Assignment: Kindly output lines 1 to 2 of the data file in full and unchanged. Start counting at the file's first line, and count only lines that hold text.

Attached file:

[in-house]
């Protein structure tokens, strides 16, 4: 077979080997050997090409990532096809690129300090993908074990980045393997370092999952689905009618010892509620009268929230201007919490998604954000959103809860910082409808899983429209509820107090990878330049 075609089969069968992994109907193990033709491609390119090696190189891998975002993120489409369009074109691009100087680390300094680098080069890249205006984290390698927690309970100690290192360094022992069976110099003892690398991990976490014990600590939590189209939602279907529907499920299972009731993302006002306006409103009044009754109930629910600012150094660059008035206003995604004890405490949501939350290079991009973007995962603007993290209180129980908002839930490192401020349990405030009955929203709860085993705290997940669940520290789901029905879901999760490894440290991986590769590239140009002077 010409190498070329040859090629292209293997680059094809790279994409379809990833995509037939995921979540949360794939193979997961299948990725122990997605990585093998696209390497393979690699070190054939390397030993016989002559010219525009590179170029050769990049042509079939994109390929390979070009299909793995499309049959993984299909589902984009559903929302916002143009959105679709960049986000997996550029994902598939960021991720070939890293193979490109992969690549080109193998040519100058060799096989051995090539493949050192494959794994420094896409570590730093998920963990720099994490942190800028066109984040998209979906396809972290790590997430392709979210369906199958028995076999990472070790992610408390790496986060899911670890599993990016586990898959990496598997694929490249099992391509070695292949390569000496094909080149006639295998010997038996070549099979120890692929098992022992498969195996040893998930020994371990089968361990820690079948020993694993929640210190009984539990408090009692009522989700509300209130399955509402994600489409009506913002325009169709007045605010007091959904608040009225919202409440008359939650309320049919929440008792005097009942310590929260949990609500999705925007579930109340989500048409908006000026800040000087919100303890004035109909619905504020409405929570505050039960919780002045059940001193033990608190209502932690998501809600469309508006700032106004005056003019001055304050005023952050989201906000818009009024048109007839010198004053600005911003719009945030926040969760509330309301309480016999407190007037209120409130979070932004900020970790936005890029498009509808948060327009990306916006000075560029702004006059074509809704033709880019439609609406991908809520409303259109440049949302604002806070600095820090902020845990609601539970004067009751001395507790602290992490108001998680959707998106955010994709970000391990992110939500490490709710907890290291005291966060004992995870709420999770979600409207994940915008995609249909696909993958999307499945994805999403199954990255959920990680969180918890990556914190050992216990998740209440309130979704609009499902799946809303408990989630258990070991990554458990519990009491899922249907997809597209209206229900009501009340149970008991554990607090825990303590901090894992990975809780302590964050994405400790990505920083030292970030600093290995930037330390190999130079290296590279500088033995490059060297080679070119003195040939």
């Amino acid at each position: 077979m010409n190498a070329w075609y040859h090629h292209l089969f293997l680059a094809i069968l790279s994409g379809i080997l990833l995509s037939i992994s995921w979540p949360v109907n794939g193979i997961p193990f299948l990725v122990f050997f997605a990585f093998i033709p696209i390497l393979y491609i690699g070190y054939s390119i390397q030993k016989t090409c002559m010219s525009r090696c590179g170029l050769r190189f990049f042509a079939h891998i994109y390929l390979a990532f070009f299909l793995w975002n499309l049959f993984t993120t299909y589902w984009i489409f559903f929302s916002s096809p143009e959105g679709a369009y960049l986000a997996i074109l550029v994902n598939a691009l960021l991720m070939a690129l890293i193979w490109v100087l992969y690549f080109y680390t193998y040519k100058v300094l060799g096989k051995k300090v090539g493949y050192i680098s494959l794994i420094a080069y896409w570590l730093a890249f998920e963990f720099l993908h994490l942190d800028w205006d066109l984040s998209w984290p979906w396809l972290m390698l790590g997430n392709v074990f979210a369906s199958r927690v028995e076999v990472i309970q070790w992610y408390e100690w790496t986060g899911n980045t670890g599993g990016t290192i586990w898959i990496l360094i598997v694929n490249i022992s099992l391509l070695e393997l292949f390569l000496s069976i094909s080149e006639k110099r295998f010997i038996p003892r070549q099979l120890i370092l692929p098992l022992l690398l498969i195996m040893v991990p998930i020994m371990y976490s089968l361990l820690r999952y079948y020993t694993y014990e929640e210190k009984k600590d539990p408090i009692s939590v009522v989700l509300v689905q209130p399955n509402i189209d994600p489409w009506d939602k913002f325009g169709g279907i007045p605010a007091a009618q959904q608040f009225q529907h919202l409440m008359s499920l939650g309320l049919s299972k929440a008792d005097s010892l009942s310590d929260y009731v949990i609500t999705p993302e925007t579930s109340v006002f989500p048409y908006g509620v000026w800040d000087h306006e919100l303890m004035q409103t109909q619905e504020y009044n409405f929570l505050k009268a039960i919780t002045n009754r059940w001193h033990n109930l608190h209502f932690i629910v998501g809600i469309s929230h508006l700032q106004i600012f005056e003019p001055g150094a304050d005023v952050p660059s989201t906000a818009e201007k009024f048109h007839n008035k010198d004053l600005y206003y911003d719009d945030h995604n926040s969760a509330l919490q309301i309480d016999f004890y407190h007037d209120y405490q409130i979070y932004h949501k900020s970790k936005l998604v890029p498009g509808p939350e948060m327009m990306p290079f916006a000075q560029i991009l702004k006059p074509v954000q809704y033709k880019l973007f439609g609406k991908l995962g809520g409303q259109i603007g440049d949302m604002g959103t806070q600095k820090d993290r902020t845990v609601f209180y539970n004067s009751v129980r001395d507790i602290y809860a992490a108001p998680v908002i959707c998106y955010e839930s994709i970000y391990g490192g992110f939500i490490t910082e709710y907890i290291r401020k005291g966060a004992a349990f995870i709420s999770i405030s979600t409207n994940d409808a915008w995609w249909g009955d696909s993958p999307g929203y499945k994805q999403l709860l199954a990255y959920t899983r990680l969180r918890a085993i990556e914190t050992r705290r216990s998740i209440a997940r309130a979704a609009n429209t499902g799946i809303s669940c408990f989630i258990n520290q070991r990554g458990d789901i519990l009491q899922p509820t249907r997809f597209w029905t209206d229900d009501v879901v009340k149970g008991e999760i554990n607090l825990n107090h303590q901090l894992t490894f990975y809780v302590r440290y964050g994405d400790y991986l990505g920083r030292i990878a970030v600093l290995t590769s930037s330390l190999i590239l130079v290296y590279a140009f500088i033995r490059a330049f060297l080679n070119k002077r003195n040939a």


[in-house]
């Protein structure tokens, strides 16, 4: 077979080997050997090409990532096809690129300090993908074990980045393997370092999952689905009618010892509620009268929230201007919490998604954000959103809860910082409808899983429209509820107090990878330049 075609089969069968992994109907193990033709491609390119090696190189891998975002993120489409369009074109691009100087680390300094680098080069890249205006984290390698927690309970100690290192360094022992069976110099003892690398991990976490014990600590939590189209939602279907529907499920299972009731993302006002306006409103009044009754109930629910600012150094660059008035206003995604004890405490949501939350290079991009973007995962603007993290209180129980908002839930490192401020349990405030009955929203709860085993705290997940669940520290789901029905879901999760490894440290991986590769590239140009002077 010409190498070329040859090629292209293997680059094809790279994409379809990833995509037939995921979540949360794939193979997961299948990725122990997605990585093998696209390497393979690699070190054939390397030993016989002559010219525009590179170029050769990049042509079939994109390929390979070009299909793995499309049959993984299909589902984009559903929302916002143009959105679709960049986000997996550029994902598939960021991720070939890293193979490109992969690549080109193998040519100058060799096989051995090539493949050192494959794994420094896409570590730093998920963990720099994490942190800028066109984040998209979906396809972290790590997430392709979210369906199958028995076999990472070790992610408390790496986060899911670890599993990016586990898959990496598997694929490249099992391509070695292949390569000496094909080149006639295998010997038996070549099979120890692929098992022992498969195996040893998930020994371990089968361990820690079948020993694993929640210190009984539990408090009692009522989700509300209130399955509402994600489409009506913002325009169709007045605010007091959904608040009225919202409440008359939650309320049919929440008792005097009942310590929260949990609500999705925007579930109340989500048409908006000026800040000087919100303890004035109909619905504020409405929570505050039960919780002045059940001193033990608190209502932690998501809600469309508006700032106004005056003019001055304050005023952050989201906000818009009024048109007839010198004053600005911003719009945030926040969760509330309301309480016999407190007037209120409130979070932004900020970790936005890029498009509808948060327009990306916006000075560029702004006059074509809704033709880019439609609406991908809520409303259109440049949302604002806070600095820090902020845990609601539970004067009751001395507790602290992490108001998680959707998106955010994709970000391990992110939500490490709710907890290291005291966060004992995870709420999770979600409207994940915008995609249909696909993958999307499945994805999403199954990255959920990680969180918890990556914190050992216990998740209440309130979704609009499902799946809303408990989630258990070991990554458990519990009491899922249907997809597209209206229900009501009340149970008991554990607090825990303590901090894992990975809780302590964050994405400790990505920083030292970030600093290995930037330390190999130079290296590279500088033995490059060297080679070119003195040939």